Vaccination Jab
© Jamie Hanson/The Sunday Mail (Qld) Anika deKroo gets her 12-month shot.
Parents who refuse to vaccinate their children are pocketing thousands of dollars in Federal Government immunisation incentives.

Opponents to childhood vaccines say it is unfair to be denied Federal Government cash because of their beliefs, and are exploiting a loophole to claim more than $2000 a child after registering as "conscientious objectors".

In July, the Gillard Government scrapped the $129 Maternity Immunisation Allowance, a specific payment to encourage parents to have their children immunised.

In an attempt to boost immunisation rates, it has now linked vaccination incentives to Family Tax Benefit A $2100 to be paid over three immunisation "check points" once children are fully immunised at ages one, two and five.

While parents have been warned they will lose their payment and the childcare benefit if they do not fully immunise their children, they are also being told exemptions will be given to objectors.

All they have to do to still receive the money is fill out a form supplied by the Federal Government.

The Federal Government's Department of Human Services website outlines the immunisation requirements.

It reads: "To meet the immunisation requirements, children will need to be fully immunised, be on a recognised immunisation catch-up schedule, or have an approved exemption."

The exemption forms are available from the Department of Human Services website.They require signatures of the parent/guardian of the child and recognised immunisation provider a GP or family doctor.

Independent Senator Nick Xenophon said it was a bizarre policy.

"This is a case of everyone wins a prize. It's a bit like getting the Baby Bonus without having a baby," Senator Xenophon said.

"Anti-vaxers", as they call themselves, are now joining parenting forums to encourage others not to be bullied by the Government and to give tips on how to get objection forms lodged quickly.

One person on the controversial Australian Vaccination Network suggested: "Do not take the child to the appointment as it is for information gathering only.

"Have the Medicare form for conscientious objection already printed out (and) have your friend ready with a recording device in case the doctor starts to behave unprofessionally."

In the past eight months, the Government has granted more than 16,000 exemptions from conscientious objectors, children with immunity and families with legitimate medical reasons.

Queensland last year recorded 3432 cases of whooping cough and 133 cases of pneumococcal, vaccine-preventable diseases that still kill babies in Australia. Up to 10 per cent of Queensland children are not fully immunised.

For some it's a sticking point

MICHELLE Burcin is like most mums. Baby spew is her latest eau de toilette and multi-tasking has become a lifestyle.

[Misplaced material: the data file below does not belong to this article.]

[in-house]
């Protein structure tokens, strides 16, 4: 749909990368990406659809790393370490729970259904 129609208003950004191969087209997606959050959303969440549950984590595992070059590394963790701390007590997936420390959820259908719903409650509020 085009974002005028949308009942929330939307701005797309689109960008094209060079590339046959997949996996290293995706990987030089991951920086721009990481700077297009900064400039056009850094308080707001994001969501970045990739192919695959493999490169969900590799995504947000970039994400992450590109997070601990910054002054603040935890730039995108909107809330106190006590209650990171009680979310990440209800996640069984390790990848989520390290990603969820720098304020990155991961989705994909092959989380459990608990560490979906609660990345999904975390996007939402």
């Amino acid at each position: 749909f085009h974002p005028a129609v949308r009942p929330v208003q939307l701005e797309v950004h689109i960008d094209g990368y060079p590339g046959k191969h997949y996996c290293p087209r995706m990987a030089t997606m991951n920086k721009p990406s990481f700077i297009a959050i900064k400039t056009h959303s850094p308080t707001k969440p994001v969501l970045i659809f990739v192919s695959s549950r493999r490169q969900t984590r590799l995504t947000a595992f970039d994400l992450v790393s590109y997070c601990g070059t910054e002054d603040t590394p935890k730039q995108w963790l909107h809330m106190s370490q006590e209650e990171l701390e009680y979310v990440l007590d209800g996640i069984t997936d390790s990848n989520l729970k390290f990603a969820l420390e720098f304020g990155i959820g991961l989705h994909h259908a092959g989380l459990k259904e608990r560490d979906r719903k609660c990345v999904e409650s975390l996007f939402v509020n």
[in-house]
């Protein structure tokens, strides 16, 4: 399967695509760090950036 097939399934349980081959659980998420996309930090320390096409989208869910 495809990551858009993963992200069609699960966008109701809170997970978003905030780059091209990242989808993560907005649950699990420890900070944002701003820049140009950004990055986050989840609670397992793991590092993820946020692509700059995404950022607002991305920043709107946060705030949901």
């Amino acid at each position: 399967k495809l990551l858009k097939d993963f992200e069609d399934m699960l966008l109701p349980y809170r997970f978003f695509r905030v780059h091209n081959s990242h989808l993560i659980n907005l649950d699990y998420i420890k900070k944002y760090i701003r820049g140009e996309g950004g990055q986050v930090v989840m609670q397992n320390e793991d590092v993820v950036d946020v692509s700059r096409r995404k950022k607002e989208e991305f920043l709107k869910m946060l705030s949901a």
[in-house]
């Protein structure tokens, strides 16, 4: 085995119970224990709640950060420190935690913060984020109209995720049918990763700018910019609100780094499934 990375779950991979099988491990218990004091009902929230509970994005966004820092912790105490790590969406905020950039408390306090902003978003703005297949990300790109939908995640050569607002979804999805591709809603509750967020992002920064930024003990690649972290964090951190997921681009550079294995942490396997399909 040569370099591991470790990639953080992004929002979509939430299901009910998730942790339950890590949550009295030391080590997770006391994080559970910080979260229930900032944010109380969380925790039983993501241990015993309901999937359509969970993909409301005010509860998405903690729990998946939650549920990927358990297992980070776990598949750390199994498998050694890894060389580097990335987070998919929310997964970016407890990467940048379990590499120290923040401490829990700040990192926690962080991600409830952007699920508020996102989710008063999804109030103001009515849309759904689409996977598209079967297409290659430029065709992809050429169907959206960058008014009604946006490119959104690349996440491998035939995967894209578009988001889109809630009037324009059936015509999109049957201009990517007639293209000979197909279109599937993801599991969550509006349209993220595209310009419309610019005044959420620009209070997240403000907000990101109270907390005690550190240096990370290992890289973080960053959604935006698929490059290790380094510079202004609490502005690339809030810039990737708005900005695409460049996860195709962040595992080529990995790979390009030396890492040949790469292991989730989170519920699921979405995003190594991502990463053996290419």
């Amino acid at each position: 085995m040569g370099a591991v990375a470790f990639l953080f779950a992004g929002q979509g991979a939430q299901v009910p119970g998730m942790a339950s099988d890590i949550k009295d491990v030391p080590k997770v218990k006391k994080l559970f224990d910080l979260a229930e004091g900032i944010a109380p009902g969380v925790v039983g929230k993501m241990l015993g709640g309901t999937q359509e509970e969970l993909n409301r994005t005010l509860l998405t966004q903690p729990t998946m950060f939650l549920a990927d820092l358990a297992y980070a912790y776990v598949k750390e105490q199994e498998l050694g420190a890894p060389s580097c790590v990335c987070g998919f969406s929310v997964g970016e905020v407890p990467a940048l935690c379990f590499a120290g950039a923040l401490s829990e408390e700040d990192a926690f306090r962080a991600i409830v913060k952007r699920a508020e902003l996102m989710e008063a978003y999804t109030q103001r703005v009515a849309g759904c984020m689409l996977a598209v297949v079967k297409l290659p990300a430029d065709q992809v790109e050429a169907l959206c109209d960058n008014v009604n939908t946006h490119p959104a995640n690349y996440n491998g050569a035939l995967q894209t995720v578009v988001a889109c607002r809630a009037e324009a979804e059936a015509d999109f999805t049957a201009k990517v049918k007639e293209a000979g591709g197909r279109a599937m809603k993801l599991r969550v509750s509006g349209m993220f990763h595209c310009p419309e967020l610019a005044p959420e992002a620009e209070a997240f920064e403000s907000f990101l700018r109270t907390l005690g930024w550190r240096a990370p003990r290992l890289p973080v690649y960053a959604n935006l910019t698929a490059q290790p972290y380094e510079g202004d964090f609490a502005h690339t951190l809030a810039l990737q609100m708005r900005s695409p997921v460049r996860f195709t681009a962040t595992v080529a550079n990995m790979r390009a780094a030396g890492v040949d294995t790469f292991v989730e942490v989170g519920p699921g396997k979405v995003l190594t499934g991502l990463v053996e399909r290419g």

However, unlike other mums, there's one thing missing from her busy schedule: dates and times for immunisations.

The Cairns mother of one and former primary school teacher is an "anti-vaxer" and refuses to be swayed by the majority.

She chose not to vaccinate 12-month-old son James after doing her own research about immunisations and wants him to build his immune system naturally.

She is a registered conscientious objector and has no problem telling people James is not immunised.

"People don't understand it. It's a parent's choice and I think that's why people don't discuss it with me," Mrs Burcin said.

It's a stance accepted by Brisbane physiotherapist and mother of three, Tanya deKroo.

"I think people should have the choice. It's a medical intervention and is not without risk," Mrs deKroo said.

"But the risk is so minimal, so it was a no-brainer (that the children would be vaccinated).

"Everything you do, you're trying to keep your kids in good health. If there are diseases that are easily preventable (by having a jab), it was really not a difficult decision for me."

Some doctors interviewed by The Sunday Mail said they privately believed vaccinations should be mandatory. However, they conceded that it would never happen because of the controversy.

They said some members of the public were being confused by the "ludicrous" information published by anti-vaccination groups.

The Australian Vaccination Network, which says it offers the other side of debate to pro-vaccinators, has listed 10 reasons why parents choose not to immunise their children, including: "vaccines have never been tested, doctors and health professionals rarely, if ever, report vaccine reactions", and that some childhood illnesses "have beneficial aspects", such as the measles to help treat eczema.

Doctors dispute the claims.